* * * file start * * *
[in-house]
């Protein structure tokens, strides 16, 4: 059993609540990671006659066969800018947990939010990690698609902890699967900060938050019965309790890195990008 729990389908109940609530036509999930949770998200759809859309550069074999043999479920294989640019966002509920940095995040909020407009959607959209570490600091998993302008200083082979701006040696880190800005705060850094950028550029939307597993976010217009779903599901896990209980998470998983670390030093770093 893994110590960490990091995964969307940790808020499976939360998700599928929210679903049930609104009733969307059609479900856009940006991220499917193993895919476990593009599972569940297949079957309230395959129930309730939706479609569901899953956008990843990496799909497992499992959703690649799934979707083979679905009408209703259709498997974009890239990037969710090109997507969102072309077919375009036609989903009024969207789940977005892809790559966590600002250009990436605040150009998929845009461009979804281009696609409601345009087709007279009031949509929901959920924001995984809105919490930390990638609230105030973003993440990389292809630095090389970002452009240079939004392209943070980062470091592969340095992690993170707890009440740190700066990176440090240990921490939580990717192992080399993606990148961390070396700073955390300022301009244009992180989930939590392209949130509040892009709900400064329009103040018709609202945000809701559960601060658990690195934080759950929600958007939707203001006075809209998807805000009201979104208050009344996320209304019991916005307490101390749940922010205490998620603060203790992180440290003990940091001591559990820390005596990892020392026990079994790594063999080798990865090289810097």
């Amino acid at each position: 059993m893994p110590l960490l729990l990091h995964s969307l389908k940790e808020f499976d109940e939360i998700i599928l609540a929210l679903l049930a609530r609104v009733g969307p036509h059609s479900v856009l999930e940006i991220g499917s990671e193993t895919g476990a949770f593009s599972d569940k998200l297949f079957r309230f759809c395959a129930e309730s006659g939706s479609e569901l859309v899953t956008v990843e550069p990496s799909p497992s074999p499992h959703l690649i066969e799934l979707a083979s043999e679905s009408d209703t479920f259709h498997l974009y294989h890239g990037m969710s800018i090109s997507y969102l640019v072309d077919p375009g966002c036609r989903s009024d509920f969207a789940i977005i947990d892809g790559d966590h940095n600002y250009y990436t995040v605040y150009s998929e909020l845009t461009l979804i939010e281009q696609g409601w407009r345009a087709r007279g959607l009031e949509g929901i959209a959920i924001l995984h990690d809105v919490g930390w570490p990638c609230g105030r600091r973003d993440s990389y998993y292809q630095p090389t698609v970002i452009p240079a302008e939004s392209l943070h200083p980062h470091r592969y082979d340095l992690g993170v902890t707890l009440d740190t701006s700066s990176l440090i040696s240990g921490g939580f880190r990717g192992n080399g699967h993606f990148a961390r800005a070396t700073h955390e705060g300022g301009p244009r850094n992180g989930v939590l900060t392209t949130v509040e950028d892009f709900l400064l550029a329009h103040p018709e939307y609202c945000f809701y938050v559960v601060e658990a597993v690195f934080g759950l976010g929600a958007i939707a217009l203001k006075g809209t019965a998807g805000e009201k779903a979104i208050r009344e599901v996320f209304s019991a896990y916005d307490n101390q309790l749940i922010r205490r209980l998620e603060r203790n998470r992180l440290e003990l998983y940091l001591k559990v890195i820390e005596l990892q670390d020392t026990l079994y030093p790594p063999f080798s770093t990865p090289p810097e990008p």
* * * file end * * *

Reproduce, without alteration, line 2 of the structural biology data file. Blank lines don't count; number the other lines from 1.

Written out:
């Protein structure tokens, strides 16, 4: 059993609540990671006659066969800018947990939010990690698609902890699967900060938050019965309790890195990008 729990389908109940609530036509999930949770998200759809859309550069074999043999479920294989640019966002509920940095995040909020407009959607959209570490600091998993302008200083082979701006040696880190800005705060850094950028550029939307597993976010217009779903599901896990209980998470998983670390030093770093 893994110590960490990091995964969307940790808020499976939360998700599928929210679903049930609104009733969307059609479900856009940006991220499917193993895919476990593009599972569940297949079957309230395959129930309730939706479609569901899953956008990843990496799909497992499992959703690649799934979707083979679905009408209703259709498997974009890239990037969710090109997507969102072309077919375009036609989903009024969207789940977005892809790559966590600002250009990436605040150009998929845009461009979804281009696609409601345009087709007279009031949509929901959920924001995984809105919490930390990638609230105030973003993440990389292809630095090389970002452009240079939004392209943070980062470091592969340095992690993170707890009440740190700066990176440090240990921490939580990717192992080399993606990148961390070396700073955390300022301009244009992180989930939590392209949130509040892009709900400064329009103040018709609202945000809701559960601060658990690195934080759950929600958007939707203001006075809209998807805000009201979104208050009344996320209304019991916005307490101390749940922010205490998620603060203790992180440290003990940091001591559990820390005596990892020392026990079994790594063999080798990865090289810097």